"With all the best wishes in the world, it is impossible to suppress the feeling that there is something essentially heavy, forced and repellent in most of the Bauhaus work. They are under suspicion of being modern for the sake of being modern and not because of any necessities of their system of living."
-so wrote the well-respected art critic Henry McBride (1867 – 1962) in response to the groundbreaking 1938 exhibit at the Museum of Modern Art, Bauhaus 1919 - 1928. McBride did not mince words in expressing his belief that the Bauhaus was not a genuine art school and that the MoMA showed poor judgment by lamenting it's passing. McBride is remembered as having been a longtime advocate of modernism, a champion of the 1913 Armory Show, and supporter of "the new and untried", but for him, the Bauhaus represented the art of the poseur.
When the architectural community howled in protest upon hearing that the firm of Wallace Harrison (1895 - 1981) was commissioned to design the United Nations Center in 1947, the editors of SCRIPT MAGAZINE dashed-off to ask Frank Lloyd Wright to pick up his quill and ink-up his arguments against the project.
Wright, a bitter foe of skyscrapers and cities, voiced his disapproval in the attached article. Those who are familiar with the high esteem in which Frank Lloyd Wright held himself will not be surprised that he referred to himself entirely in third person throughout this entire article!
Frank Lloyd Wright was a member of the Unitarian religion...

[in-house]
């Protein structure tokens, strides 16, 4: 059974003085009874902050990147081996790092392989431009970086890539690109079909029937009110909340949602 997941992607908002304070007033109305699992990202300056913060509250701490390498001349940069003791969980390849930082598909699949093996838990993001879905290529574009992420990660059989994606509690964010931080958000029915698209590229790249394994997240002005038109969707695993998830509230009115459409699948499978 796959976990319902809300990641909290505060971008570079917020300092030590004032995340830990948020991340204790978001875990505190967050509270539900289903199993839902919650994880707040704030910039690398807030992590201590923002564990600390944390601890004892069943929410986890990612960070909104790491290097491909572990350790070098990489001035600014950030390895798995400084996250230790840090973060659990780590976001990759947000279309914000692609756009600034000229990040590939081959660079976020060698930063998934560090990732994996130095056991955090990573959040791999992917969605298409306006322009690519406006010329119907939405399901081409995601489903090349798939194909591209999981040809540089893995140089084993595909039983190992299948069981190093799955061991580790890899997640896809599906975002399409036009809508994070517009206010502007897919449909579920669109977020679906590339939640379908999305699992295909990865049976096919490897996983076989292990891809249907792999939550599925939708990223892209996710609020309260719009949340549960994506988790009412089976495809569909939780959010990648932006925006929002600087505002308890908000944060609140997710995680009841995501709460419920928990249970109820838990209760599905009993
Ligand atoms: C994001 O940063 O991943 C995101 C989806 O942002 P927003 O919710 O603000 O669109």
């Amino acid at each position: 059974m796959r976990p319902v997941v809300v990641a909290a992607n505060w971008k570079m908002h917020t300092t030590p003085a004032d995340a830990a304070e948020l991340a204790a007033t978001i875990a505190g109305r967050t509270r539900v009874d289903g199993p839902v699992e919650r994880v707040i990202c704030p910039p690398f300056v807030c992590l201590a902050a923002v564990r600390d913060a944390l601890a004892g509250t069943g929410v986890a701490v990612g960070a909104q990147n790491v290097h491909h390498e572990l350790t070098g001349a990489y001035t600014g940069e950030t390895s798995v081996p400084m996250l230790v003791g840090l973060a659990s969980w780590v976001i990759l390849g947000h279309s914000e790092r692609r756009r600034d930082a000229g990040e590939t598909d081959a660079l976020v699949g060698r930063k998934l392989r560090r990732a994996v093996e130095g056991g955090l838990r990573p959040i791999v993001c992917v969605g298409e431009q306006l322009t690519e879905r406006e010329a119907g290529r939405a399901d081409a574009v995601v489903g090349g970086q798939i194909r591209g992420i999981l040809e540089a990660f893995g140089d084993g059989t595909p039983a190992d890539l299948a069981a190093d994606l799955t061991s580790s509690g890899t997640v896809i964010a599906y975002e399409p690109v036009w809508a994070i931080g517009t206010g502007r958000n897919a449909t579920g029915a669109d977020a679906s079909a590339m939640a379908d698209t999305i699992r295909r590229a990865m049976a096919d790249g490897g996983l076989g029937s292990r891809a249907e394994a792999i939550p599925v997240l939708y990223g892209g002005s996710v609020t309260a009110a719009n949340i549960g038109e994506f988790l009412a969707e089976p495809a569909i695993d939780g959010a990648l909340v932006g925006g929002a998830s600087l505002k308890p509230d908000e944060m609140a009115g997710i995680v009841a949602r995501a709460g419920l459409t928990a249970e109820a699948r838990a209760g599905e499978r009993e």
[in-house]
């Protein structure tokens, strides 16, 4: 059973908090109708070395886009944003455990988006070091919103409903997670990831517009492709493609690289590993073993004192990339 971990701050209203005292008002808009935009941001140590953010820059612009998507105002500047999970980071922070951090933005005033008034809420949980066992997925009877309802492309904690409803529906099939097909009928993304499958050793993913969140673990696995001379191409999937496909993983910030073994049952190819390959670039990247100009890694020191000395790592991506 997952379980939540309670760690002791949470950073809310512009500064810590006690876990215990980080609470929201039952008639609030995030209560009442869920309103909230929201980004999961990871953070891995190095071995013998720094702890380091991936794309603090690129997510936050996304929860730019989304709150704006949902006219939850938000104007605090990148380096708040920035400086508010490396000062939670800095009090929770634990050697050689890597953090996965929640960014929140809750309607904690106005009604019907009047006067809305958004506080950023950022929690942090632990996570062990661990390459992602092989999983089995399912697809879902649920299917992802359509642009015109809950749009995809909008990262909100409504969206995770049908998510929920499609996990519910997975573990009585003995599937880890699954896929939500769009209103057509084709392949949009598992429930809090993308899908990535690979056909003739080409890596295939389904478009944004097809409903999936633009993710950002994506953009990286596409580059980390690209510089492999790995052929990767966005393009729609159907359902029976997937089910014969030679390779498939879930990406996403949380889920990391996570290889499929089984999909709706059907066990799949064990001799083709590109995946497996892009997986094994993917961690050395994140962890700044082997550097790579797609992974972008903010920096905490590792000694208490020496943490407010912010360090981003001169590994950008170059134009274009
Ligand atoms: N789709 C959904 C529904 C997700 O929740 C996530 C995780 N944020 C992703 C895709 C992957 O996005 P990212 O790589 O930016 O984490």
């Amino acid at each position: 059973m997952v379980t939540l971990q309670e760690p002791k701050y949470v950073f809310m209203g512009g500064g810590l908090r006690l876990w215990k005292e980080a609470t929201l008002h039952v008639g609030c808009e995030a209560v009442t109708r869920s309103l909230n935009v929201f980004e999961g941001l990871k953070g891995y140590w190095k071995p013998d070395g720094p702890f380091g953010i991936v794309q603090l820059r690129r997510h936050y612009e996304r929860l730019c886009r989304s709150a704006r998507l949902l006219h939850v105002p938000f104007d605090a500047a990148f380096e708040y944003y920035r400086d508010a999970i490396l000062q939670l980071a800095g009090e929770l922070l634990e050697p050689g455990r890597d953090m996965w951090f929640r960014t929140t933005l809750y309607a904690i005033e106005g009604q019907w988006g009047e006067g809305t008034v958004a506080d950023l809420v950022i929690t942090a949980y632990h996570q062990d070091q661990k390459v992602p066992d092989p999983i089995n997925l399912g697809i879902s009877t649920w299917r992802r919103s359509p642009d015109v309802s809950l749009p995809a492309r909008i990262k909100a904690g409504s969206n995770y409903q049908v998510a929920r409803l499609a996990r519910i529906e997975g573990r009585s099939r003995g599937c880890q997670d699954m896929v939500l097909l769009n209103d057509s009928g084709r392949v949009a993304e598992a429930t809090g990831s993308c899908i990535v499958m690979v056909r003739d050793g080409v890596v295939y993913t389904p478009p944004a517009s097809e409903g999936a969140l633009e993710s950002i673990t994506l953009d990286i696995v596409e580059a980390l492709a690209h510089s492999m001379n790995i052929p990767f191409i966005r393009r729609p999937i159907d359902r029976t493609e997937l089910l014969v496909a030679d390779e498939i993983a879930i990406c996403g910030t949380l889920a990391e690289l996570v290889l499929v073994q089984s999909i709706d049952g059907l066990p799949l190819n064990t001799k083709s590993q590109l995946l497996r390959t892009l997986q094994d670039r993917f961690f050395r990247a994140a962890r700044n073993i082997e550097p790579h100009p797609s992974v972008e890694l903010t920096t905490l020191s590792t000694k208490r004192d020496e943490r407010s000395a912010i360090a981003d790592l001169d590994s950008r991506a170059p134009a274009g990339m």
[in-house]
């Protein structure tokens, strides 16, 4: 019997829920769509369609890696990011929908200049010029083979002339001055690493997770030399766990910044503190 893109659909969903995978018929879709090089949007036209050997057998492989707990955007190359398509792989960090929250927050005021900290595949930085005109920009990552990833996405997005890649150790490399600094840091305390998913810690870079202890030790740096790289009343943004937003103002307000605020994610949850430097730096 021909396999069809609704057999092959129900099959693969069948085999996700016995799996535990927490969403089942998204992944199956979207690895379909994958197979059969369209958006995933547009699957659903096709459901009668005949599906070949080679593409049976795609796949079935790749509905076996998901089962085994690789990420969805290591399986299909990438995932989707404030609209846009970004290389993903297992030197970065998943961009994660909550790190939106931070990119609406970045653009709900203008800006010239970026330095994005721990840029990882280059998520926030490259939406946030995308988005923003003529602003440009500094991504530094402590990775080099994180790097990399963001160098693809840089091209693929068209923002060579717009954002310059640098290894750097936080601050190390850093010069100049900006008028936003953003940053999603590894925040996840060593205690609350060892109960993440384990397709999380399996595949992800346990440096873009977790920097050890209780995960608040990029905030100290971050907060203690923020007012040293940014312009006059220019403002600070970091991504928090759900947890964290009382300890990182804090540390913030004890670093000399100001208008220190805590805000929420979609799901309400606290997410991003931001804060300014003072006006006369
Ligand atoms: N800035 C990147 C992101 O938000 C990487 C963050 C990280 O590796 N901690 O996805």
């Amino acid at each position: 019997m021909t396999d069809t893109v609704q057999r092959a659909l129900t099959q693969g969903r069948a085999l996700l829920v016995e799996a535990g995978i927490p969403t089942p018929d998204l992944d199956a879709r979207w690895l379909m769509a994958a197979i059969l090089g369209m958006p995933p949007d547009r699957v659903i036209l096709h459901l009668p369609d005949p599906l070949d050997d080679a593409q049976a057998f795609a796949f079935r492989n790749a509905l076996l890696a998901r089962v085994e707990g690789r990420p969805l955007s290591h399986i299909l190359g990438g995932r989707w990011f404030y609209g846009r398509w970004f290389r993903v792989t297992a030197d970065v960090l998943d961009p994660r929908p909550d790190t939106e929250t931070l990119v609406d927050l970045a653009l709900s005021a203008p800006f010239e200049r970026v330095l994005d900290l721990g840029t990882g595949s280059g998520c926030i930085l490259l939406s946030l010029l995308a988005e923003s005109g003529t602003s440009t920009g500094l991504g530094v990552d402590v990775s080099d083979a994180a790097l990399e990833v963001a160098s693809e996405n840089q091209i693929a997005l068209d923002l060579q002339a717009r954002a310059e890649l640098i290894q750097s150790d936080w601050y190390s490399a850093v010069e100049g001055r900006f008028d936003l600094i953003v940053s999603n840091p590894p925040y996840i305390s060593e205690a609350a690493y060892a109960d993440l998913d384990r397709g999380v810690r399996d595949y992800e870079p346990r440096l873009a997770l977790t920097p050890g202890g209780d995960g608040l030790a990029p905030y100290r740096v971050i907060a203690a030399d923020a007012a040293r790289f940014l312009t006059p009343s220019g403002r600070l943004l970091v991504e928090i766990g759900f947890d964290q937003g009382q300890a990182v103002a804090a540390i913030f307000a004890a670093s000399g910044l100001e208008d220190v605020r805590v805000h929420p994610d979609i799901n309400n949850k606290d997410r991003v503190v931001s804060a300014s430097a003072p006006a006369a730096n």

"High-Ranking in the roll-call of New York's industrial designer is a six-foot Dane with the voice of a Viking. Gustav Jensen is an artist, whether he is talking, eating, or performing Herculean labors in cleaning out Plebeian Stables. The creed of the industrial designer is that every implement of modern life can be made into a work of art. Jensen has pursued this creed to fabulous extremes. He has designed kitchen sinks, that have been compared to Renaissance caskets, and he meditates for months before he designs a doorknob...."
The article is illustrated with eleven photographs; the image on the right shows Jensen's design for a table model radio: "The radio is a miracle. It should look like a miracle", remarked the designer.
"This unprepossessing place is the American survivor of a great international movement, the Bauhaus of Dessau, which filled the world with tubular chairs and sectional sofas. The Bauhaus, like so many other things German, drew Hitler's ire because it was too intellectually independent. Hitler dissolved it in 1938...Some fragments of Bauhaus fled to America. Dr Laszalo Moholy-Nagy escaped with some remnants of students' work and saught refuge in Chicago. There, in his concrete warehouse, Moholy-Nagy's movement has taken root."
"They do the oddest things...A chair might just be a double loop of shellacked plywood. It is steamed and shaped so that it has a seat, and a back, and stands on the floor...It doesn't look like much of a chair. It will do the job for which chairs are sold."
Living, as he did, at a time when the average American homeowner was more inclined to prefer a ranch house over a "machine for living" that those vulgar, snail-eating European modernists were capable of creating, American architect George Frederick Keck (1895 - 1980) saw fit to write this spirited defense on behalf of modern design. Playing the part of a modernist missionary seeking to convert the heathens, Keck argued that his tribe of architects - with their understanding of contemporary building materials and respect for simplicity - were suited to create a better standard of living for one and all.